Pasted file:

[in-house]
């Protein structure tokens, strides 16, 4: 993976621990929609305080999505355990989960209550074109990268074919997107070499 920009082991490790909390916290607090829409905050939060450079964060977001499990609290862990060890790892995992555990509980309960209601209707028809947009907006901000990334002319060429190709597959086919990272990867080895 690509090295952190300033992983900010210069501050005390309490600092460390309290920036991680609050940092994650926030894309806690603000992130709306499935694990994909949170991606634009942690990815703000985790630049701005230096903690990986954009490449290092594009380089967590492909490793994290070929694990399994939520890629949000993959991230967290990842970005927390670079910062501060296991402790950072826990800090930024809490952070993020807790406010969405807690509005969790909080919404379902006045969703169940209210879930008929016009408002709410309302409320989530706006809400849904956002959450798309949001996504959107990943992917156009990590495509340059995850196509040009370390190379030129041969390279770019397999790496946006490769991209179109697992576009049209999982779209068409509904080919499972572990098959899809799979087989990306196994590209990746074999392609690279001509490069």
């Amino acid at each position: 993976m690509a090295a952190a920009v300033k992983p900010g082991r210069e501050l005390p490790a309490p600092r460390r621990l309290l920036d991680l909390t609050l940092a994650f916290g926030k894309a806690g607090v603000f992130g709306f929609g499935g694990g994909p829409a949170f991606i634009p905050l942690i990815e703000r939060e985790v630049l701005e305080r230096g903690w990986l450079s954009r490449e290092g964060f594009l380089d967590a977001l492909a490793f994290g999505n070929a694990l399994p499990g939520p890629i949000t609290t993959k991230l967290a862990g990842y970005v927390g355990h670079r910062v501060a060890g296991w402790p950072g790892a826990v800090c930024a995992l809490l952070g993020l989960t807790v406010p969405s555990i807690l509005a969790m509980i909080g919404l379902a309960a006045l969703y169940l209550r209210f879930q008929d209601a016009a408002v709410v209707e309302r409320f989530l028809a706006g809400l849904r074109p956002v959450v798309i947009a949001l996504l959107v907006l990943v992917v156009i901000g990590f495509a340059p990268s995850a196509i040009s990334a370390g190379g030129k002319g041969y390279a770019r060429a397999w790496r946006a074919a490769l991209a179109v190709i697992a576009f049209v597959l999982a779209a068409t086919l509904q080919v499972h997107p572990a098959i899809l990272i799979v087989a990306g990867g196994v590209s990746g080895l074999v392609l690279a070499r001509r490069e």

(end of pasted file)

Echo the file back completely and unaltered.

[in-house]
């Protein structure tokens, strides 16, 4: 993976621990929609305080999505355990989960209550074109990268074919997107070499 920009082991490790909390916290607090829409905050939060450079964060977001499990609290862990060890790892995992555990509980309960209601209707028809947009907006901000990334002319060429190709597959086919990272990867080895 690509090295952190300033992983900010210069501050005390309490600092460390309290920036991680609050940092994650926030894309806690603000992130709306499935694990994909949170991606634009942690990815703000985790630049701005230096903690990986954009490449290092594009380089967590492909490793994290070929694990399994939520890629949000993959991230967290990842970005927390670079910062501060296991402790950072826990800090930024809490952070993020807790406010969405807690509005969790909080919404379902006045969703169940209210879930008929016009408002709410309302409320989530706006809400849904956002959450798309949001996504959107990943992917156009990590495509340059995850196509040009370390190379030129041969390279770019397999790496946006490769991209179109697992576009049209999982779209068409509904080919499972572990098959899809799979087989990306196994590209990746074999392609690279001509490069």
């Amino acid at each position: 993976m690509a090295a952190a920009v300033k992983p900010g082991r210069e501050l005390p490790a309490p600092r460390r621990l309290l920036d991680l909390t609050l940092a994650f916290g926030k894309a806690g607090v603000f992130g709306f929609g499935g694990g994909p829409a949170f991606i634009p905050l942690i990815e703000r939060e985790v630049l701005e305080r230096g903690w990986l450079s954009r490449e290092g964060f594009l380089d967590a977001l492909a490793f994290g999505n070929a694990l399994p499990g939520p890629i949000t609290t993959k991230l967290a862990g990842y970005v927390g355990h670079r910062v501060a060890g296991w402790p950072g790892a826990v800090c930024a995992l809490l952070g993020l989960t807790v406010p969405s555990i807690l509005a969790m509980i909080g919404l379902a309960a006045l969703y169940l209550r209210f879930q008929d209601a016009a408002v709410v209707e309302r409320f989530l028809a706006g809400l849904r074109p956002v959450v798309i947009a949001l996504l959107v907006l990943v992917v156009i901000g990590f495509a340059p990268s995850a196509i040009s990334a370390g190379g030129k002319g041969y390279a770019r060429a397999w790496r946006a074919a490769l991209a179109v190709i697992a576009f049209v597959l999982a779209a068409t086919l509904q080919v499972h997107p572990a098959i899809l990272i799979v087989a990306g990867g196994v590209s990746g080895l074999v392609l690279a070499r001509r490069e």